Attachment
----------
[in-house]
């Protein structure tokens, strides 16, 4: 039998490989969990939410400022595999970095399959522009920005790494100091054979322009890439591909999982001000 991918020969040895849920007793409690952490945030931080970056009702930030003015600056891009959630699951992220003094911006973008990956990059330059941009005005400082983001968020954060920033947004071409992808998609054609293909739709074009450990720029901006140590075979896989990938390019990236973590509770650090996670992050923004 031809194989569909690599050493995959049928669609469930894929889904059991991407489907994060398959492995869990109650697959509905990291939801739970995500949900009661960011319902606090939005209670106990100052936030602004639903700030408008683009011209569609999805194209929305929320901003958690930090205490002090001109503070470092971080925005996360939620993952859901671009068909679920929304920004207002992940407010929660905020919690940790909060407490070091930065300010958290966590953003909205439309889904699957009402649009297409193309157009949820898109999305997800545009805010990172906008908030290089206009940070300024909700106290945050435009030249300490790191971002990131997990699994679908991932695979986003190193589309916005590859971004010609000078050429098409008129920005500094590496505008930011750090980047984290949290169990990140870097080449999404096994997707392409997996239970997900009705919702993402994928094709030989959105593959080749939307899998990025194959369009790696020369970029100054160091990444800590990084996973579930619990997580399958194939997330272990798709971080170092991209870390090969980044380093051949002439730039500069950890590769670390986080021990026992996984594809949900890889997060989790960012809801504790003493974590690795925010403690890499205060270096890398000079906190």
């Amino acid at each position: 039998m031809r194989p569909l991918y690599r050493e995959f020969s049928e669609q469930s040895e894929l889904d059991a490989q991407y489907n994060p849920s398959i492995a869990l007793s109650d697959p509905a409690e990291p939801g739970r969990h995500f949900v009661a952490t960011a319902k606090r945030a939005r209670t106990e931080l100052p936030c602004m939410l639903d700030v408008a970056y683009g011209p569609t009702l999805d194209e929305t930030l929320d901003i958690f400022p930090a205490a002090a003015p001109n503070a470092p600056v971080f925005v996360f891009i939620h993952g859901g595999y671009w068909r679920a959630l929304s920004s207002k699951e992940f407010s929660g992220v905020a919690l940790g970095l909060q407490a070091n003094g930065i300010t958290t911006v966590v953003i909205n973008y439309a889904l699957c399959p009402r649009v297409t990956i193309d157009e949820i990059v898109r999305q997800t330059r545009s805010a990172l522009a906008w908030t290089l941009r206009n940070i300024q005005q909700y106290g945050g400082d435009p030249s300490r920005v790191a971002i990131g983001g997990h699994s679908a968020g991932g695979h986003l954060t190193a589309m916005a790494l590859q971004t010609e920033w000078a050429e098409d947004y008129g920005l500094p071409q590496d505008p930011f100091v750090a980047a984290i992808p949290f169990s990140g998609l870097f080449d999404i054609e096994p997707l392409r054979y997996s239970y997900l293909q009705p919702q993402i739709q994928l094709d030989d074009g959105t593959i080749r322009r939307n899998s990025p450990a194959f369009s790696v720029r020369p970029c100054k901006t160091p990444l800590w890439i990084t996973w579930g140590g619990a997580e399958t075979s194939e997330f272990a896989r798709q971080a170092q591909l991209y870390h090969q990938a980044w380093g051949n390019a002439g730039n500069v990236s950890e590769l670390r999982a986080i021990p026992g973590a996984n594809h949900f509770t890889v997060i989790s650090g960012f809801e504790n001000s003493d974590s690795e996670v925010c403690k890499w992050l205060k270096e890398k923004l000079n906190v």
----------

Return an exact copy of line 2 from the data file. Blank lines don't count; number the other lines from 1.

């Protein structure tokens, strides 16, 4: 039998490989969990939410400022595999970095399959522009920005790494100091054979322009890439591909999982001000 991918020969040895849920007793409690952490945030931080970056009702930030003015600056891009959630699951992220003094911006973008990956990059330059941009005005400082983001968020954060920033947004071409992808998609054609293909739709074009450990720029901006140590075979896989990938390019990236973590509770650090996670992050923004 031809194989569909690599050493995959049928669609469930894929889904059991991407489907994060398959492995869990109650697959509905990291939801739970995500949900009661960011319902606090939005209670106990100052936030602004639903700030408008683009011209569609999805194209929305929320901003958690930090205490002090001109503070470092971080925005996360939620993952859901671009068909679920929304920004207002992940407010929660905020919690940790909060407490070091930065300010958290966590953003909205439309889904699957009402649009297409193309157009949820898109999305997800545009805010990172906008908030290089206009940070300024909700106290945050435009030249300490790191971002990131997990699994679908991932695979986003190193589309916005590859971004010609000078050429098409008129920005500094590496505008930011750090980047984290949290169990990140870097080449999404096994997707392409997996239970997900009705919702993402994928094709030989959105593959080749939307899998990025194959369009790696020369970029100054160091990444800590990084996973579930619990997580399958194939997330272990798709971080170092991209870390090969980044380093051949002439730039500069950890590769670390986080021990026992996984594809949900890889997060989790960012809801504790003493974590690795925010403690890499205060270096890398000079906190």